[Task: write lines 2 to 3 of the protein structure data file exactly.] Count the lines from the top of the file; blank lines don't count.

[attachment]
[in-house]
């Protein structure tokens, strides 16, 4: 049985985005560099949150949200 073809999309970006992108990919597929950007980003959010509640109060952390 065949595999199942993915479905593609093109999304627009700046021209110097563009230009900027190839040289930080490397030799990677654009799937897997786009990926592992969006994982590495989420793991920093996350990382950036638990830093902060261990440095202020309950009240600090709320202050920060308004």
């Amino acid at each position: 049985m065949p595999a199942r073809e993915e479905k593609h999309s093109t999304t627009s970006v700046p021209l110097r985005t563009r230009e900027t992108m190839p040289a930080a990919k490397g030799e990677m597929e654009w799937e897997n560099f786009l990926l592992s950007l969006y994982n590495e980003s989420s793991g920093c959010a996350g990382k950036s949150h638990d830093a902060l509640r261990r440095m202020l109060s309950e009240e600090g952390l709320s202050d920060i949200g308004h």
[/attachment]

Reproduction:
């Protein structure tokens, strides 16, 4: 049985985005560099949150949200 073809999309970006992108990919597929950007980003959010509640109060952390 065949595999199942993915479905593609093109999304627009700046021209110097563009230009900027190839040289930080490397030799990677654009799937897997786009990926592992969006994982590495989420793991920093996350990382950036638990830093902060261990440095202020309950009240600090709320202050920060308004």
């Amino acid at each position: 049985m065949p595999a199942r073809e993915e479905k593609h999309s093109t999304t627009s970006v700046p021209l110097r985005t563009r230009e900027t992108m190839p040289a930080a990919k490397g030799e990677m597929e654009w799937e897997n560099f786009l990926l592992s950007l969006y994982n590495e980003s989420s793991g920093c959010a996350g990382k950036s949150h638990d830093a902060l509640r261990r440095m202020l109060s309950e009240e600090g952390l709320s202050d920060i949200g308004h």